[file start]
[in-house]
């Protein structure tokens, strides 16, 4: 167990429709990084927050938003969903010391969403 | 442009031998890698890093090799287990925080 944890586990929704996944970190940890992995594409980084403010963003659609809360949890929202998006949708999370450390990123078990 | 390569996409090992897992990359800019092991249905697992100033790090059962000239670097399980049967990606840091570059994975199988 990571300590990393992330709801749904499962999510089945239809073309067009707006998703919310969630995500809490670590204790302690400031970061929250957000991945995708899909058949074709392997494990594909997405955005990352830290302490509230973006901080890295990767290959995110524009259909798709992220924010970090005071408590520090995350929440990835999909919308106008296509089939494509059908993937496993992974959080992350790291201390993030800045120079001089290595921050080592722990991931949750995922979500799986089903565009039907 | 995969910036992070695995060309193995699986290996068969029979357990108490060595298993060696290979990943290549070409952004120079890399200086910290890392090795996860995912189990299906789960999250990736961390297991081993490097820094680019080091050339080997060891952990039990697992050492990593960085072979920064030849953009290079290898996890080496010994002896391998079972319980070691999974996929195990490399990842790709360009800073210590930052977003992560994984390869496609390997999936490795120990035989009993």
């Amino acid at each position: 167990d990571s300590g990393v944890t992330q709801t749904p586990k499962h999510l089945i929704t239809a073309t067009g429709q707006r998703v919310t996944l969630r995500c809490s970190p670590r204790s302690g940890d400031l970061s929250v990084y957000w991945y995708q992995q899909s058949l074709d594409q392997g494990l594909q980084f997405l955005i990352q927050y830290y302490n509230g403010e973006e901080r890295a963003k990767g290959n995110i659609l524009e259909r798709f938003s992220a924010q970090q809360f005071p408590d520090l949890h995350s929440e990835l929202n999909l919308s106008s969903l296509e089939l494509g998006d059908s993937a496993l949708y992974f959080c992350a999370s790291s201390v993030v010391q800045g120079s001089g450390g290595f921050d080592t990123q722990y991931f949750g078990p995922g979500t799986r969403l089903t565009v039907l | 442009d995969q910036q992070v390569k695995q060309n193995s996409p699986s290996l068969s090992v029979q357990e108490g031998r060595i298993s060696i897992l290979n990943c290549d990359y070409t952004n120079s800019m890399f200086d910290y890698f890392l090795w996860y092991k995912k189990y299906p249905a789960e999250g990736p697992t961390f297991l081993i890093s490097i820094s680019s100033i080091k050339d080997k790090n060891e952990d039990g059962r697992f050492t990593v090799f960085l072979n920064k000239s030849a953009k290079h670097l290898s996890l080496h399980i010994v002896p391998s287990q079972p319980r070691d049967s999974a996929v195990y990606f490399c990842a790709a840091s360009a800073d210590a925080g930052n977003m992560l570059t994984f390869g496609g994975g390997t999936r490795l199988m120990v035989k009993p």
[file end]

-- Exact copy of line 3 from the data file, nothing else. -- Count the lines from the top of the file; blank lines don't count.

């Amino acid at each position: 167990d990571s300590g990393v944890t992330q709801t749904p586990k499962h999510l089945i929704t239809a073309t067009g429709q707006r998703v919310t996944l969630r995500c809490s970190p670590r204790s302690g940890d400031l970061s929250v990084y957000w991945y995708q992995q899909s058949l074709d594409q392997g494990l594909q980084f997405l955005i990352q927050y830290y302490n509230g403010e973006e901080r890295a963003k990767g290959n995110i659609l524009e259909r798709f938003s992220a924010q970090q809360f005071p408590d520090l949890h995350s929440e990835l929202n999909l919308s106008s969903l296509e089939l494509g998006d059908s993937a496993l949708y992974f959080c992350a999370s790291s201390v993030v010391q800045g120079s001089g450390g290595f921050d080592t990123q722990y991931f949750g078990p995922g979500t799986r969403l089903t565009v039907l | 442009d995969q910036q992070v390569k695995q060309n193995s996409p699986s290996l068969s090992v029979q357990e108490g031998r060595i298993s060696i897992l290979n990943c290549d990359y070409t952004n120079s800019m890399f200086d910290y890698f890392l090795w996860y092991k995912k189990y299906p249905a789960e999250g990736p697992t961390f297991l081993i890093s490097i820094s680019s100033i080091k050339d080997k790090n060891e952990d039990g059962r697992f050492t990593v090799f960085l072979n920064k000239s030849a953009k290079h670097l290898s996890l080496h399980i010994v002896p391998s287990q079972p319980r070691d049967s999974a996929v195990y990606f490399c990842a790709a840091s360009a800073d210590a925080g930052n977003m992560l570059t994984f390869g496609g994975g390997t999936r490795l199988m120990v035989k009993p």